sporadic, but can average 70 meteors per minute in good visibility. So they are renting a high rooftop in Queen Street, Kitty, opposite the Glow Hotel, to minimise the bright city lights, and are inviting the public at a cost of $1,000 per person, $500 per child, to camp out for the events. They plan to set up 18:30h on Sunday August 12, and showcase their recently acquired 10” reflecting telescope, while providing the opportunity for those who have their own instruments to use or demonstrate them on the planets, Andromeda and our own Milky Way galaxies, and all the interesting
constellations. Early comers may be able to catch the Southern Cross and Venus before they set in the west. Knowledgeable persons should be available all night until dawn to talk night- sky lore, and discuss theories of the universe. I am told that refreshments can be purchased on location. So, let’s pray the weather permits clear viewing. We can always wait it out in fruitful discussion, and answering of questions. Regards Alfred Bhulai
road (from Linden to Mabura Hill), and also includes bridging the Kurupukari River. Guyana secured funding from the British Government through its UK Caribbean Infrastructure Partnership Fund (UKCIF) programme to complete the design. The contract for consultancy on this aspect of the project will be awarded shortly. “I see a benefit to connecting Guyana domestically to Brazil, and Brazil to the rest of the world,” Ambassador Talbot said. He, however, explained that the road is just one aspect of the project. “The road will not be enough in itself; it will have to be allied with the construction of adequate port facilities,” he said. “The equation is really the port plus the road to make the project economically viable.”
Venezuelan shot, wounded off Waini coast DOCTORS at the Mabaruma Hospital in the North West District were up to late last night working to save the life of a Venezuelan, whose face was partially blown off in a gun attack off the Waini Coast around midday on Thursday. The victim’s name has been given as 31-year-old Eunevier Jose. While the man's colleagues are maintaining that he is a fisherman, reports say otherwise--that he may be involved in the illegal fuel trade. Reports from Mabaruma are that the man sells fuel to a businessman at Kumaka, the sub-region's business hub. In recent months, there has been a heavy influx of Venezuelans venturing across the border into the North West, and while many have been trading various commodities between the two areas, some have taken up residence in the region.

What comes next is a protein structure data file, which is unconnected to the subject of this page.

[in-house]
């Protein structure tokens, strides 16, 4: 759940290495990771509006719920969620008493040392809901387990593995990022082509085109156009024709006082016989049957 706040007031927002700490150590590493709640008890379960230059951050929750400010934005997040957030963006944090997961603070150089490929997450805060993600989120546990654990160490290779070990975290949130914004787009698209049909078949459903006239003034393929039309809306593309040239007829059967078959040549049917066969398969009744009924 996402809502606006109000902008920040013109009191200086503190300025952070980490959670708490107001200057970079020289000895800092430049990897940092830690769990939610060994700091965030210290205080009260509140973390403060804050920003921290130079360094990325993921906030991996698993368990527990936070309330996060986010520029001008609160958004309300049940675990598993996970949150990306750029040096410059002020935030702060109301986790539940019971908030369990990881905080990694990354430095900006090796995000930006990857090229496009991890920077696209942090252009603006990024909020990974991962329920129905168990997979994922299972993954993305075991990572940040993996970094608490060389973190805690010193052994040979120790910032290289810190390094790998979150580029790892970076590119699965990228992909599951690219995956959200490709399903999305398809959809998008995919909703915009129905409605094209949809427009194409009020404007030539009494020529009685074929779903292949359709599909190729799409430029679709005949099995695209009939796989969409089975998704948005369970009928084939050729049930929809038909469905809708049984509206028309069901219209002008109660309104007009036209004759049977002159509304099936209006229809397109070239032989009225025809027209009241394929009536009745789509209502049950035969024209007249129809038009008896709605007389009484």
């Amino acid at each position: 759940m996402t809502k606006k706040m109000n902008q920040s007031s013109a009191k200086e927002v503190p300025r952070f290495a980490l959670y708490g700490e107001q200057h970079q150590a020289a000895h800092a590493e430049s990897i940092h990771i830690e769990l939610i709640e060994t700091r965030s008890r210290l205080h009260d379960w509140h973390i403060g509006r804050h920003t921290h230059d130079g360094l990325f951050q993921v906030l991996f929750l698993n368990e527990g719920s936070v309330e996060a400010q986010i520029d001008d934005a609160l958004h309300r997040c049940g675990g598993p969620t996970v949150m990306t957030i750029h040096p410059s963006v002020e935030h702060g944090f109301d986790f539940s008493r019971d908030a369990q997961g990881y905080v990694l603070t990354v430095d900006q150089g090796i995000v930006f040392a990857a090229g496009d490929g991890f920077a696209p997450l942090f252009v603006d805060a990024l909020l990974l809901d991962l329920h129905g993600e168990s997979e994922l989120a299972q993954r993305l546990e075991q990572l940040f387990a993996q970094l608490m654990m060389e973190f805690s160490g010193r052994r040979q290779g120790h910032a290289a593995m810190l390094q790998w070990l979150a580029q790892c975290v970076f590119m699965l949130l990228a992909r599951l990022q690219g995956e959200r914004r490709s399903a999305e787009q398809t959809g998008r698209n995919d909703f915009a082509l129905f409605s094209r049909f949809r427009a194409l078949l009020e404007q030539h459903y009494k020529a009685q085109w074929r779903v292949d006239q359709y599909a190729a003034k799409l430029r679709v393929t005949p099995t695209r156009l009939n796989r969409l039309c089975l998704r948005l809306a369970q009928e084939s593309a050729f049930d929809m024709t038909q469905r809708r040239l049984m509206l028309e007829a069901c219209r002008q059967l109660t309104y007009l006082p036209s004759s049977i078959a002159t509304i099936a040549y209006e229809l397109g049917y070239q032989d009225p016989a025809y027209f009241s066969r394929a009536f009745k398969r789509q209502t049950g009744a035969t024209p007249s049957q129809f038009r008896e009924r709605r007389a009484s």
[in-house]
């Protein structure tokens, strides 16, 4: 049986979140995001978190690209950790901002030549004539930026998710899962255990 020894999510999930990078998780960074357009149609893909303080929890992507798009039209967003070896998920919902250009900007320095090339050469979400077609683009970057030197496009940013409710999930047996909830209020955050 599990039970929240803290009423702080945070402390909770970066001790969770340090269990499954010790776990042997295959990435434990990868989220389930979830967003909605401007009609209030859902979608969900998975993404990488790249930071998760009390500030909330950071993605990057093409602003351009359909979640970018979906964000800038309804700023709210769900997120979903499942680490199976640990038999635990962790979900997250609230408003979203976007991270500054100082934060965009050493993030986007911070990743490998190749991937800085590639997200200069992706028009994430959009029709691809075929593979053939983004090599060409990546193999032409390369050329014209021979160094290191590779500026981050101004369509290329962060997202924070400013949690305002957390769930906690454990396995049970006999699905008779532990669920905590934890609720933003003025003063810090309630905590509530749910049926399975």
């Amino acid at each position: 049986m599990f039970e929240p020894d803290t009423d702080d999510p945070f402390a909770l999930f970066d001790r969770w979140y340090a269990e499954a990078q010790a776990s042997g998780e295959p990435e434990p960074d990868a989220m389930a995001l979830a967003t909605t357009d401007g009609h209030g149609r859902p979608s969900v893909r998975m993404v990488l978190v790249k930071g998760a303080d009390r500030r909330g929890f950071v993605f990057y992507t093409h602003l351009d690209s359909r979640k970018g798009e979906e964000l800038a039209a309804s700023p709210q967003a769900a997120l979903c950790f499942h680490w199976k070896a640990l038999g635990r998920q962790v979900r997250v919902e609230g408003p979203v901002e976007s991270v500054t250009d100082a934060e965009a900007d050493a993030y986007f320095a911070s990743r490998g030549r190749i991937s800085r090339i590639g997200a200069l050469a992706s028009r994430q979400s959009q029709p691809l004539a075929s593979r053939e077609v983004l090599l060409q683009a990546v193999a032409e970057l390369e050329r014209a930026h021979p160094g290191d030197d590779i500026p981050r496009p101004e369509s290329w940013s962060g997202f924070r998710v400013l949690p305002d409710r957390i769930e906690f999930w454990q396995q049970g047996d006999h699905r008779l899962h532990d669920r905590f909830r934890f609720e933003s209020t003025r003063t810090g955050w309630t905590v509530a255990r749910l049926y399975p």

Time ripe for a Chanderpaul benefit match Dear Sir, WE have read that the University of the West Indies’ St. Augustine Campus will give Guyana’s cricket legend and former West Indies Test Captain Shivnarine Chanderpaul an Honorary Doctor of Law this coming October. This is a remarkable recognition for this young man’s contributions to the world for sportsmanship. This Guyanese gentleman represented the West Indies Cricket Tests for 21 years during which time he made 11,867 runs at an average of 51.37 runs.
No Guyanese cricketer has achieved this feat, yet the W.I. Cricket Board, in their haste and bias, never gave him the recognition he deserved in a tangible manner such as a Benefit Farewell Match. In view of the foregoing, WE DEMAND THAT YOUR BOARD ARRANGE A BENEFIT MATCH FOR THIS ILLUSTRIOUS SON OF GUYANA WITHOUT DELAY. Guyanese in the Diaspora are watching on. Regards Wilfred Mahadeo Pretam Chandra
GUYANA CHRONICLE, Friday August 10, 2018
Westford, Cummings charge ‘bad in law’- lawyer
Magistrate to rule on no-case submission Thursday COME August 16, Principal Magistrate Judy Latchman will make her ruling on the no-case submission in the case of former Public Service Minister Dr. Jennifer Westford, and her Personnel Manager Margaret Cummings, who are accused of stealing $600M from the State. The women’s attorney Dexter Todd had called for the charge to be dismissed citing that it was “bad in law.” The women are charged with stealing $639,420,000 belonging to the Government of Guyana, which they allegedly received by virtue of employment between the period of October 19, 2011 and April 28, 2015, while being employed with the former Public Service Ministry. It is also alleged that between 2011 and 2015, Westford signed 24 memoranda amounting to $639,420,000 and sent them to the perma-
nent secretary at the Office of the President to be signed and approved. The money was said to have been requested for activities to be conducted in the 10 administrative regions. Todd, during his submission noted that the prosecution had failed to establish that a criminal offence was conducted by Dr. Jennifer Westford or Margaret Cummings individually. “The prosecution has failed to establish both mens rea and actus reus in the offence of Larceny by a Public Officer. The prosecution has ignored the lawful meaning of a public officer and proceeded to try a then Minister under an offence which is not established in law,” the attorney noted. He also stressed that the prosecution failed to prove that the monies were actually stolen and if, that it was stolen by the two defendants. Special prosecutor, Na-